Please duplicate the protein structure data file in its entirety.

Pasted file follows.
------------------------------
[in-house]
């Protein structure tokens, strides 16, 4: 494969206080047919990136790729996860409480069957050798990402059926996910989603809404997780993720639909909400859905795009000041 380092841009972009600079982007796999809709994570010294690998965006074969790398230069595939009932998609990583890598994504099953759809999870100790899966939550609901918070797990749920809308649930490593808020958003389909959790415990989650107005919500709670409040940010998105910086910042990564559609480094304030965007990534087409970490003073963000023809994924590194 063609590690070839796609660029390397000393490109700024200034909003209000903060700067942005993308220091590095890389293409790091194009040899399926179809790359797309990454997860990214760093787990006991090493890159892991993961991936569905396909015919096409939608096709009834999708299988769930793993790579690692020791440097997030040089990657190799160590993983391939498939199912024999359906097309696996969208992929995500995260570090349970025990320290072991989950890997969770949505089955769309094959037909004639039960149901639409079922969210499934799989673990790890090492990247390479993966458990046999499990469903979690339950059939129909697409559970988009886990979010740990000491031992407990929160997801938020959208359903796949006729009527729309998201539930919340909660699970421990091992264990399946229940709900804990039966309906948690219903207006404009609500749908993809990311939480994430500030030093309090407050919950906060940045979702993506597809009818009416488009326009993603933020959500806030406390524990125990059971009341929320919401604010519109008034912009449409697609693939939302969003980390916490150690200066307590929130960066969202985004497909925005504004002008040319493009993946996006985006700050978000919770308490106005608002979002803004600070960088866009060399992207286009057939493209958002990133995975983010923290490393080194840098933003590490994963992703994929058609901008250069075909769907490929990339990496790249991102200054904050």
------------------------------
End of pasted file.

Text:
[in-house]
């Protein structure tokens, strides 16, 4: 494969206080047919990136790729996860409480069957050798990402059926996910989603809404997780993720639909909400859905795009000041 380092841009972009600079982007796999809709994570010294690998965006074969790398230069595939009932998609990583890598994504099953759809999870100790899966939550609901918070797990749920809308649930490593808020958003389909959790415990989650107005919500709670409040940010998105910086910042990564559609480094304030965007990534087409970490003073963000023809994924590194 063609590690070839796609660029390397000393490109700024200034909003209000903060700067942005993308220091590095890389293409790091194009040899399926179809790359797309990454997860990214760093787990006991090493890159892991993961991936569905396909015919096409939608096709009834999708299988769930793993790579690692020791440097997030040089990657190799160590993983391939498939199912024999359906097309696996969208992929995500995260570090349970025990320290072991989950890997969770949505089955769309094959037909004639039960149901639409079922969210499934799989673990790890090492990247390479993966458990046999499990469903979690339950059939129909697409559970988009886990979010740990000491031992407990929160997801938020959208359903796949006729009527729309998201539930919340909660699970421990091992264990399946229940709900804990039966309906948690219903207006404009609500749908993809990311939480994430500030030093309090407050919950906060940045979702993506597809009818009416488009326009993603933020959500806030406390524990125990059971009341929320919401604010519109008034912009449409697609693939939302969003980390916490150690200066307590929130960066969202985004497909925005504004002008040319493009993946996006985006700050978000919770308490106005608002979002803004600070960088866009060399992207286009057939493209958002990133995975983010923290490393080194840098933003590490994963992703994929058609901008250069075909769907490929990339990496790249991102200054904050």